David Bainbridge says this means older men and women have become perfectly adapted to help their families and society without the burden of raising children.
And while some aspects of the human body decline with age, important attributes such as brainpower are at least as keen in a person’s 40s and 50s as they were decades earlier.
“People below 40 worry about reaching middle age, which I think is very sad,” Bainbridge writes in his book Middle Age: A Natural History.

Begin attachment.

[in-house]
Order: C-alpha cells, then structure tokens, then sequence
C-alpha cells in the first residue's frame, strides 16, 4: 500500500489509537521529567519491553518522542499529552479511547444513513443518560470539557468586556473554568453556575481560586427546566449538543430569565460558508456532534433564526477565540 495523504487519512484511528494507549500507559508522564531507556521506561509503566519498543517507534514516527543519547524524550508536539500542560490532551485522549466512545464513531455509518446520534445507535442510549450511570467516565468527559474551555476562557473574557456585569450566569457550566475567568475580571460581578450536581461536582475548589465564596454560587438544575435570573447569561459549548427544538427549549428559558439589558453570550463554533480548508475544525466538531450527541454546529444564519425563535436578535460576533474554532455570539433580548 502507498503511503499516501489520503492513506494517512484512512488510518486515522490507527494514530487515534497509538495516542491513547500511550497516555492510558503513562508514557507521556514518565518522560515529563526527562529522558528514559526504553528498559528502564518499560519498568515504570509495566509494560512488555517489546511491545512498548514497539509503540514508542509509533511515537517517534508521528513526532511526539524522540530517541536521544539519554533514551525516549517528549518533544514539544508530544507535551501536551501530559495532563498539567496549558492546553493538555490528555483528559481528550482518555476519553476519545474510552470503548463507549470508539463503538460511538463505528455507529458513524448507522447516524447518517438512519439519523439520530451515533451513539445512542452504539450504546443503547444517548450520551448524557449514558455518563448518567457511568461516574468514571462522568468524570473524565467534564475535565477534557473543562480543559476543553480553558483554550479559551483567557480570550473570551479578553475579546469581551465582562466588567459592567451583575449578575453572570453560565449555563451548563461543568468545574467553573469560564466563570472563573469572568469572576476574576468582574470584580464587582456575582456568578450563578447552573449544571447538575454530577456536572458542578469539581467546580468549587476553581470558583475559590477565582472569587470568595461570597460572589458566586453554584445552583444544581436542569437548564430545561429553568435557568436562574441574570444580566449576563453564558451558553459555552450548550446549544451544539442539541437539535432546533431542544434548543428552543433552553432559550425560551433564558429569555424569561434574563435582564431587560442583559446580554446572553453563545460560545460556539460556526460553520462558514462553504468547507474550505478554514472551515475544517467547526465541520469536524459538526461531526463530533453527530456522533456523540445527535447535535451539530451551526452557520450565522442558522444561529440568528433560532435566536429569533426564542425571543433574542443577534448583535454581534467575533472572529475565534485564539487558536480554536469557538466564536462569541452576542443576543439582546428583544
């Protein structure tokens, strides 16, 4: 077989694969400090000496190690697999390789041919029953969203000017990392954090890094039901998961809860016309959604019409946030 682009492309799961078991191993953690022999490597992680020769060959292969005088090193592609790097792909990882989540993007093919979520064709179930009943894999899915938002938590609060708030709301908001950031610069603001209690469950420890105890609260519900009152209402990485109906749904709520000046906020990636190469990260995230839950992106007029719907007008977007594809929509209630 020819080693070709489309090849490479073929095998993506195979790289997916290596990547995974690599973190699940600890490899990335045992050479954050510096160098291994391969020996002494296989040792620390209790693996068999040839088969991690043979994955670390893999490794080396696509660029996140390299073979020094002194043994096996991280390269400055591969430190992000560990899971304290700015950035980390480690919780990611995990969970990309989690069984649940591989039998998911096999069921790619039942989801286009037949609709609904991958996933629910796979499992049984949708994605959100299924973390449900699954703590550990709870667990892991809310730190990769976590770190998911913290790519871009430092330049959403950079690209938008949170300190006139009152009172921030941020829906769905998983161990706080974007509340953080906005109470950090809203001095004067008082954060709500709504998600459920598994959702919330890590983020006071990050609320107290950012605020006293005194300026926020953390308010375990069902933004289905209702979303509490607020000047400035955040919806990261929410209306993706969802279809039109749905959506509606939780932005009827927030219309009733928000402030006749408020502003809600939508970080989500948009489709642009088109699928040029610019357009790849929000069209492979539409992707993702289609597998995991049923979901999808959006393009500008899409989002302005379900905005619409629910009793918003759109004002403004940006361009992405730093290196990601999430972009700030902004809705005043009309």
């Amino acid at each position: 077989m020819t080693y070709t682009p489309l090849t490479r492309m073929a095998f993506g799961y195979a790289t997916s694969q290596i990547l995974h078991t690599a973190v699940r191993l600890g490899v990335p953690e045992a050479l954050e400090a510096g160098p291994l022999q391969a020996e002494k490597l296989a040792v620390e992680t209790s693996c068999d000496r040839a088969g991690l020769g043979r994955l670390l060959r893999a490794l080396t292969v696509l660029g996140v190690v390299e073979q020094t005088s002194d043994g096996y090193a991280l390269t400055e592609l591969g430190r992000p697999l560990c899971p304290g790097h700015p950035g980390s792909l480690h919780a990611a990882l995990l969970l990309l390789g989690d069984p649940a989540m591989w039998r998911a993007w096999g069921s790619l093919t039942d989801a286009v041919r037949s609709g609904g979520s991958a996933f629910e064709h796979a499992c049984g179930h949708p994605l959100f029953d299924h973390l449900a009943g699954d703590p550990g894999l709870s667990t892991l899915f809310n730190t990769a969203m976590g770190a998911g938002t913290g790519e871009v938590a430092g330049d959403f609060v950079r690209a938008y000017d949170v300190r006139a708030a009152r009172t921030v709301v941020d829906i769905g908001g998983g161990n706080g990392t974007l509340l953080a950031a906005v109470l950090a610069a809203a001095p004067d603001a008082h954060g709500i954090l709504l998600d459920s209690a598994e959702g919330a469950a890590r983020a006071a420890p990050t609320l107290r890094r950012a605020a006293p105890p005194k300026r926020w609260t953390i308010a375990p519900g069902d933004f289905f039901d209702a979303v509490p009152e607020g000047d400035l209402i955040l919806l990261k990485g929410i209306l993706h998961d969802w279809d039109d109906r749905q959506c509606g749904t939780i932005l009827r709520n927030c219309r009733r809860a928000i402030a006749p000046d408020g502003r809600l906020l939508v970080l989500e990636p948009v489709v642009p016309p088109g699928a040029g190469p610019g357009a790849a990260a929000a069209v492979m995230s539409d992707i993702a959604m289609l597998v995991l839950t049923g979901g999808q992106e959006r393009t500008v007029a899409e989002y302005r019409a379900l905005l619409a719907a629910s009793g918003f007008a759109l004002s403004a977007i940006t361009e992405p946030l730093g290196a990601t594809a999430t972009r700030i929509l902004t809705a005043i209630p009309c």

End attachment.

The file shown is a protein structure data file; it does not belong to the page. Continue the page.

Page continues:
He adds that mature women and men have such complex and intertwined roles in society that they are “the most impressive living things yet produced by natural selection.”
Humans are the only species to stop breeding long before they die, usually remaining healthy for at least another 20 years.
Bainbridge concludes that this provides an evolutionary boost in which middle-aged people can teach children and young adults important skills and perspectives to advance the species ... if they listen.